Every morning, the fine folks at Sports Radio Interviews sift through the a.m. drive-time chatter to bring you the best interviews with coaches, players, and personalities across the sports landscape. Today: a man with four ex-wives dispenses advice on happy golf marriages.
Daly joined 790 The Zone in Atlanta to talk about about Tiger Woods, his talk with him at The PGA last year about what happened two Thanksgivings ago, how he told Tiger that the whole mess he's had to deal with never would have materialized had he just been candid right away about what was going on in his life, his philosophy on the expectations of sex within marriages, and his reflections about winning majors early in his career, how he then wasted talent with delusions of grandeur in the later years of the '90s, and how it's just a matter of finding some confidence and catching a break now that he's recommitted himself to his game and making better decisions off the golf course.
On how things might have been different for him if he had made better choices:
"Yeah, by some of the answers I might have given and by some of the stupid stuff I did. I mean, I set myself up a lot back in the day to get ridiculed. And I deserved it, because I did some stupid things - whether I quit on the course, walked off, or threw a club, or did something stupid off the golf course - destroy a hotel room or whatever, I mean I've done it all. Luckily everything I've done was legal; I've never done drugs thank God. But you don't think about things when you're on top of the world, you don't think about those type of things. And when I look back I wish I did, because whether it's one fan, millions of fans, thousands, your peers, the peers that you're playing with, your teammates, whatever - when you do something bad, it's going to hurt not only you but someone else. And that takes a lot away from you as an individual. I mean, you can look at what Tiger's going through. It's embarrassing. Is he embarrassed? Hell yeah he's embarrassed. Any time we do something bad we're embarrassed, but the way I've felt good about myself is I've always been honest. Whether I've done good or bad, I've always told the truth. And it gives the media a one-day story instead of a prolonged eight, nine months story that Tiger's was."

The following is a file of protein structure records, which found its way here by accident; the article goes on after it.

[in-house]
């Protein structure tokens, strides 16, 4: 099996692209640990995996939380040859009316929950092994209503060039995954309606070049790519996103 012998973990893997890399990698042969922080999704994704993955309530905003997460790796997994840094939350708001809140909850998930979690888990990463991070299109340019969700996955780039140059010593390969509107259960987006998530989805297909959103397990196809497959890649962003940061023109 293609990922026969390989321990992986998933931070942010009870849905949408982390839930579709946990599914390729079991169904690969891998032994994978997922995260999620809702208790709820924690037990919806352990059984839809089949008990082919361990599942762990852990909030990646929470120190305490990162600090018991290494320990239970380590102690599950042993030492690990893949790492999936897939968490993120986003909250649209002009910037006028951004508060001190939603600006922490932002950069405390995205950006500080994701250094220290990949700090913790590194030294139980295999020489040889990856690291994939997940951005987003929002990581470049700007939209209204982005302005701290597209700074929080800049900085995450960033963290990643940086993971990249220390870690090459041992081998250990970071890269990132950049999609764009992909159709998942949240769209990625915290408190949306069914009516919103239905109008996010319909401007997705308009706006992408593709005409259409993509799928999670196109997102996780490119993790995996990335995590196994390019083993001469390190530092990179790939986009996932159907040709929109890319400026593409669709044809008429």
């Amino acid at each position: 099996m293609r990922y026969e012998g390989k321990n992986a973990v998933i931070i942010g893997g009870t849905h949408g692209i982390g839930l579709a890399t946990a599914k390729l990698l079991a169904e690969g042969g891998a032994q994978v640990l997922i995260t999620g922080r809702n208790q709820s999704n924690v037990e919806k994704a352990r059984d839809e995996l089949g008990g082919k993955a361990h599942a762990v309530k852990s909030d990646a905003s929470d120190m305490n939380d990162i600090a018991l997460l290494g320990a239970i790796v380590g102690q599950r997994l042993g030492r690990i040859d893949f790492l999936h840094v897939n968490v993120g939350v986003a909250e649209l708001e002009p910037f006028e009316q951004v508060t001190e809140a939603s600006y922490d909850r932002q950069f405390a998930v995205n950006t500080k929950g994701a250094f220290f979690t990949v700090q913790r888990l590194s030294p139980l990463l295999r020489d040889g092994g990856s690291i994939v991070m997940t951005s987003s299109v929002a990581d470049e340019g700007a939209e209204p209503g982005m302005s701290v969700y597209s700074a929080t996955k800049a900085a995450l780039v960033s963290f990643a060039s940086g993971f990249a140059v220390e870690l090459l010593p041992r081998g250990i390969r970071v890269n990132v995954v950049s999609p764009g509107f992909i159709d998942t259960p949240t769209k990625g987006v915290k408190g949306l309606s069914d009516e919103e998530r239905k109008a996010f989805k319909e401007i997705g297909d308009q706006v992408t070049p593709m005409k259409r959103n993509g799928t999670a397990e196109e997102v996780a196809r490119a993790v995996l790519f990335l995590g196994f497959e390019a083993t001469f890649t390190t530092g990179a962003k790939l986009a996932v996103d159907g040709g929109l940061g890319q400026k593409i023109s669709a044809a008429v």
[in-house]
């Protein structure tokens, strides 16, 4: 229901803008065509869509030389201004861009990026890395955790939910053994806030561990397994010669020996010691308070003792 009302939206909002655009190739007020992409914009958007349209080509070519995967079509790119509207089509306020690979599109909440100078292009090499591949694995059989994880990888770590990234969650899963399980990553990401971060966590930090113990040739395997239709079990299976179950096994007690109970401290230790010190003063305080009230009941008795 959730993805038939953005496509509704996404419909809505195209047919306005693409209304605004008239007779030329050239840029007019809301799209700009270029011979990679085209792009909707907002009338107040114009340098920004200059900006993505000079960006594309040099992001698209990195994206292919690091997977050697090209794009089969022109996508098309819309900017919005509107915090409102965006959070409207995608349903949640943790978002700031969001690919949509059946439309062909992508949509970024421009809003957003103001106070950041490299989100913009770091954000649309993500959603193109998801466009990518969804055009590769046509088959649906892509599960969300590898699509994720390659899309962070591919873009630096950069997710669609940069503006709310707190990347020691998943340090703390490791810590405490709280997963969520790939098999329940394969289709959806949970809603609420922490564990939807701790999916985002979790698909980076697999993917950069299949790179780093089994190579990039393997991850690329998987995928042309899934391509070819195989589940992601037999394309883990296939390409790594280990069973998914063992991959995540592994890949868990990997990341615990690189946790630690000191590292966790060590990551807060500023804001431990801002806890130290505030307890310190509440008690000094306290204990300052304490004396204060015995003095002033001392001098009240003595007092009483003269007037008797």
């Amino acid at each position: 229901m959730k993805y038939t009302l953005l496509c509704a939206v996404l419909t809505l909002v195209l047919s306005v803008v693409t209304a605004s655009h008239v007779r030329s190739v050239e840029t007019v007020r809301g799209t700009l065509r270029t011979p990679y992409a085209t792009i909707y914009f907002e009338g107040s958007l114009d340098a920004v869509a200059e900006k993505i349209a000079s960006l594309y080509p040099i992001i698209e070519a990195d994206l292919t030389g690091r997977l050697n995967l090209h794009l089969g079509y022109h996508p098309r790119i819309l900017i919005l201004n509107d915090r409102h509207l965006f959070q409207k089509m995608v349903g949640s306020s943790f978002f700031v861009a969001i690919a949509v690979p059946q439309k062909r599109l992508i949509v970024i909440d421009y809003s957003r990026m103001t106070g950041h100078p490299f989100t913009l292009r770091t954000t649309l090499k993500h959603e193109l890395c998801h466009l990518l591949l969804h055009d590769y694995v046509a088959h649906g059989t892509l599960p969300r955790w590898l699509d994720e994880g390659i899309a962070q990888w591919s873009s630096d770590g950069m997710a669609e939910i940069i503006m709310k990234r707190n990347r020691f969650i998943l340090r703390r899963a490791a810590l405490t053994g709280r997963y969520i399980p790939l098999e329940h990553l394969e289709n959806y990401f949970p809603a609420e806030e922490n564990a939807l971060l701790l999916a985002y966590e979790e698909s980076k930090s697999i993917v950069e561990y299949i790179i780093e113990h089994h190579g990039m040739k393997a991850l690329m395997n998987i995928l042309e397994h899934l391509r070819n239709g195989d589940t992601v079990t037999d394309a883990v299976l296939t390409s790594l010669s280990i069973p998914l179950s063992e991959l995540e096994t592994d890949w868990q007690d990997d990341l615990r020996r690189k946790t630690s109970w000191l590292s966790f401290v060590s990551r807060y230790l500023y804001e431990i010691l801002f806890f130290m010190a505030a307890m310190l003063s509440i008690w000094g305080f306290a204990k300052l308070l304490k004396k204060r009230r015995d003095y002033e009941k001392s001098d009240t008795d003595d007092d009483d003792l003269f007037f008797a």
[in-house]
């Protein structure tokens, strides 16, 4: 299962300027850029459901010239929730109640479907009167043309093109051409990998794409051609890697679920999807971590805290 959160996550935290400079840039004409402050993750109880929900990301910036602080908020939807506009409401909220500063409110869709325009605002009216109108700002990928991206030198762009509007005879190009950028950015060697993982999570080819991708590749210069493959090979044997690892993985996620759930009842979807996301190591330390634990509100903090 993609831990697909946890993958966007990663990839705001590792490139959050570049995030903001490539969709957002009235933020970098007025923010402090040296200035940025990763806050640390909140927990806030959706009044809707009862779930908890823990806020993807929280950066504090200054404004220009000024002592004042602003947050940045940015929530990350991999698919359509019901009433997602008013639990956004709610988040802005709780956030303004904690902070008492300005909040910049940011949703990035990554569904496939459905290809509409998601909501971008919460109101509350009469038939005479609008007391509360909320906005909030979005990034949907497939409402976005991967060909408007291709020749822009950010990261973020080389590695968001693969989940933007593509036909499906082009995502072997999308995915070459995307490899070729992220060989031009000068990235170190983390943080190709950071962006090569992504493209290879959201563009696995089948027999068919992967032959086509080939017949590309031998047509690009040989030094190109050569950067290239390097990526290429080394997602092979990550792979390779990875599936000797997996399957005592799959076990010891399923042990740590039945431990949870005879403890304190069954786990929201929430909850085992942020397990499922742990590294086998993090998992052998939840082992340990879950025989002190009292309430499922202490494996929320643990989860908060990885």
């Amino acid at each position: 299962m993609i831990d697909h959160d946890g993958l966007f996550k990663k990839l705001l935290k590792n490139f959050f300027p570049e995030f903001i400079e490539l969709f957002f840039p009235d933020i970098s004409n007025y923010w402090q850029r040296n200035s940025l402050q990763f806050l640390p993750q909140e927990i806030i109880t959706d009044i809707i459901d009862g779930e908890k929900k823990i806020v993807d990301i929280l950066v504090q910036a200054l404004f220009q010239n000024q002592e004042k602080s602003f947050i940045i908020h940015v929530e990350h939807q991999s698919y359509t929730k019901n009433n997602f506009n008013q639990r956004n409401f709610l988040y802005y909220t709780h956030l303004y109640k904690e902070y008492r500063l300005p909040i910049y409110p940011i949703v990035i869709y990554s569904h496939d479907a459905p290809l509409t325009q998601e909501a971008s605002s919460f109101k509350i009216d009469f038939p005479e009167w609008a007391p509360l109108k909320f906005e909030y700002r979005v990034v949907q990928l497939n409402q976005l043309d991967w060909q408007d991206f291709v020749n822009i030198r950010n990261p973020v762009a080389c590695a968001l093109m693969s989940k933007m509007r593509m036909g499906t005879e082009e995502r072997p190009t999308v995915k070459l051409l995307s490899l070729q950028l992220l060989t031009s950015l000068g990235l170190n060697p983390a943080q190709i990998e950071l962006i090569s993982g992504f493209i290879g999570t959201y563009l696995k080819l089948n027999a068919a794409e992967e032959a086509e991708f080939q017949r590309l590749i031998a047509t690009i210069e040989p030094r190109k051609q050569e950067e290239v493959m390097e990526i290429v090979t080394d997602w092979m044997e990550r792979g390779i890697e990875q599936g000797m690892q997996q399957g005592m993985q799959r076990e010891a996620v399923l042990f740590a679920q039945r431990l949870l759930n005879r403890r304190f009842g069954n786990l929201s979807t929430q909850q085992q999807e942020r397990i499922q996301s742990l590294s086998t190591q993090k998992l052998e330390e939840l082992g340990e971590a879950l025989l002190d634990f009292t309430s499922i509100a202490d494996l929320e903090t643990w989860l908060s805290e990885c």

Has he had the chance to say that to Tiger, and would he if he hasn't had the chance to?
"I did last year at The PGA. And what we talked about I couldn't even fathom kind of telling you guys because it's a personal conversation, but it made me relieved of what Tiger was going through. Do I blame Tiger for what he did, and does he? Yes. But does he have a reason? Yes. And that reason is something I don't want to talk about. But I told him, ‘if you would have come out that night after the incident and told the world what was going on - not listened to your agents, not listened to anybody else, just what your heart said and thought what you just told me - this story would have ended in one day.' And he said ‘I know, I know. I just had to listen to everybody.' I said ‘that's the thing you've got to understand Tiger, you're the greatest player that's ever played, you don't have to listen to anybody, you have to listen to what your heart tells you to do.' And he says ‘I thought about talking to the media right after it all happened, I really did, and told them the truth and told them what was going on. But I was told not to.' So, I don't blame him in that aspect of listening to the bad advice, which I totally think he got throughout the whole situation."
Wait, is he talking about that first Thanksgiving night, or after when all the sordid details emerged:
"Afterwards, afterwards. I think everything afterwards that everybody found out about."